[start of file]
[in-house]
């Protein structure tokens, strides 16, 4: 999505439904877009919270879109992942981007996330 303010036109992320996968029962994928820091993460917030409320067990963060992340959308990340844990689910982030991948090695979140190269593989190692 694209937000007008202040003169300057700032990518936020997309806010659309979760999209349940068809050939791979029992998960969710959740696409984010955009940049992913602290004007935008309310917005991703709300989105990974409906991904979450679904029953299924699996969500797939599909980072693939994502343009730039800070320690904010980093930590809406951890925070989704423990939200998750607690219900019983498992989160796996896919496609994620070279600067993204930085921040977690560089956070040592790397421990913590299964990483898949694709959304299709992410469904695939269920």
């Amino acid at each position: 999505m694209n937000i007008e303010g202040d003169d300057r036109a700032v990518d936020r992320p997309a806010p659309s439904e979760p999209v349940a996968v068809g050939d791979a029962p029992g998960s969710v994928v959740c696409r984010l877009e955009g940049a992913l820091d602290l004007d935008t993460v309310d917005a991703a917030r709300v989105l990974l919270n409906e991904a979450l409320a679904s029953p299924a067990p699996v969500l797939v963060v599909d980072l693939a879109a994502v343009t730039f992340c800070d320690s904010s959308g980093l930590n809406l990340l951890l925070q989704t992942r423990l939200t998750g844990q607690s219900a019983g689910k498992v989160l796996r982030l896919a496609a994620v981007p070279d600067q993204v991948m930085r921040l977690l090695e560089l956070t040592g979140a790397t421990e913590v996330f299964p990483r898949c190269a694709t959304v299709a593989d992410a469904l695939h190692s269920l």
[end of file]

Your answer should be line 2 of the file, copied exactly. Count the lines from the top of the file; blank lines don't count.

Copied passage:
């Protein structure tokens, strides 16, 4: 999505439904877009919270879109992942981007996330 303010036109992320996968029962994928820091993460917030409320067990963060992340959308990340844990689910982030991948090695979140190269593989190692 694209937000007008202040003169300057700032990518936020997309806010659309979760999209349940068809050939791979029992998960969710959740696409984010955009940049992913602290004007935008309310917005991703709300989105990974409906991904979450679904029953299924699996969500797939599909980072693939994502343009730039800070320690904010980093930590809406951890925070989704423990939200998750607690219900019983498992989160796996896919496609994620070279600067993204930085921040977690560089956070040592790397421990913590299964990483898949694709959304299709992410469904695939269920």